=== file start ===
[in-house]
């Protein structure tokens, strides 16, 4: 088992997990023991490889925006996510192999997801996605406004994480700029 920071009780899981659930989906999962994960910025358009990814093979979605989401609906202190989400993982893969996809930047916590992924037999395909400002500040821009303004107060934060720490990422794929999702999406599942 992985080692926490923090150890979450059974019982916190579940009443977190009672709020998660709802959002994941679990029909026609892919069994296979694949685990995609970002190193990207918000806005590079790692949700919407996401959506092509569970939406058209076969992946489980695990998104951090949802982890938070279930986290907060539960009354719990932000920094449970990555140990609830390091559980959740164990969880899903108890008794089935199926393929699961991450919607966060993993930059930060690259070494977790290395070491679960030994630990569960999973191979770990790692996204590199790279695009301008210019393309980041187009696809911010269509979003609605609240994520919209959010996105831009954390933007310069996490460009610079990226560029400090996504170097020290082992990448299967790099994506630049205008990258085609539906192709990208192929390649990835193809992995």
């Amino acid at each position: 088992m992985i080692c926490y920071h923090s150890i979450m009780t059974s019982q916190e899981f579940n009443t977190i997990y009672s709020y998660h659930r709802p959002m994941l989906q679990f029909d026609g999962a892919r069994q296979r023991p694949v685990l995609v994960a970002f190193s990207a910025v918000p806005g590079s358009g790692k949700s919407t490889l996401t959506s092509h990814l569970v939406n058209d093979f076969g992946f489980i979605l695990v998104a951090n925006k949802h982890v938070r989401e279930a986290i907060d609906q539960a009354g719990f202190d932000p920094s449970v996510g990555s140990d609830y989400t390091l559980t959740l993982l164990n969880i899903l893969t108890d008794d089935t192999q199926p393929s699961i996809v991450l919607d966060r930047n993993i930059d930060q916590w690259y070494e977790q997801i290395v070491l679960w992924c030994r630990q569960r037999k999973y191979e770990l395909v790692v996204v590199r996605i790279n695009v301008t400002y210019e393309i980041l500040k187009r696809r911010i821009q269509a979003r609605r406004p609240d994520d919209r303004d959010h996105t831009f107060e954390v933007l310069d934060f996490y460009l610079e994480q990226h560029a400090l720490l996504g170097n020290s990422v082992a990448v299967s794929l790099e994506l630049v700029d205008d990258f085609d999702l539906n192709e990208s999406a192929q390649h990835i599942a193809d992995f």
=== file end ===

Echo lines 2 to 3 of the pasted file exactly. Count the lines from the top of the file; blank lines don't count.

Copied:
């Protein structure tokens, strides 16, 4: 088992997990023991490889925006996510192999997801996605406004994480700029 920071009780899981659930989906999962994960910025358009990814093979979605989401609906202190989400993982893969996809930047916590992924037999395909400002500040821009303004107060934060720490990422794929999702999406599942 992985080692926490923090150890979450059974019982916190579940009443977190009672709020998660709802959002994941679990029909026609892919069994296979694949685990995609970002190193990207918000806005590079790692949700919407996401959506092509569970939406058209076969992946489980695990998104951090949802982890938070279930986290907060539960009354719990932000920094449970990555140990609830390091559980959740164990969880899903108890008794089935199926393929699961991450919607966060993993930059930060690259070494977790290395070491679960030994630990569960999973191979770990790692996204590199790279695009301008210019393309980041187009696809911010269509979003609605609240994520919209959010996105831009954390933007310069996490460009610079990226560029400090996504170097020290082992990448299967790099994506630049205008990258085609539906192709990208192929390649990835193809992995």
């Amino acid at each position: 088992m992985i080692c926490y920071h923090s150890i979450m009780t059974s019982q916190e899981f579940n009443t977190i997990y009672s709020y998660h659930r709802p959002m994941l989906q679990f029909d026609g999962a892919r069994q296979r023991p694949v685990l995609v994960a970002f190193s990207a910025v918000p806005g590079s358009g790692k949700s919407t490889l996401t959506s092509h990814l569970v939406n058209d093979f076969g992946f489980i979605l695990v998104a951090n925006k949802h982890v938070r989401e279930a986290i907060d609906q539960a009354g719990f202190d932000p920094s449970v996510g990555s140990d609830y989400t390091l559980t959740l993982l164990n969880i899903l893969t108890d008794d089935t192999q199926p393929s699961i996809v991450l919607d966060r930047n993993i930059d930060q916590w690259y070494e977790q997801i290395v070491l679960w992924c030994r630990q569960r037999k999973y191979e770990l395909v790692v996204v590199r996605i790279n695009v301008t400002y210019e393309i980041l500040k187009r696809r911010i821009q269509a979003r609605r406004p609240d994520d919209r303004d959010h996105t831009f107060e954390v933007l310069d934060f996490y460009l610079e994480q990226h560029a400090l720490l996504g170097n020290s990422v082992a990448v299967s794929l790099e994506l630049v700029d205008d990258f085609d999702l539906n192709e990208s999406a192929q390649h990835i599942a193809d992995f």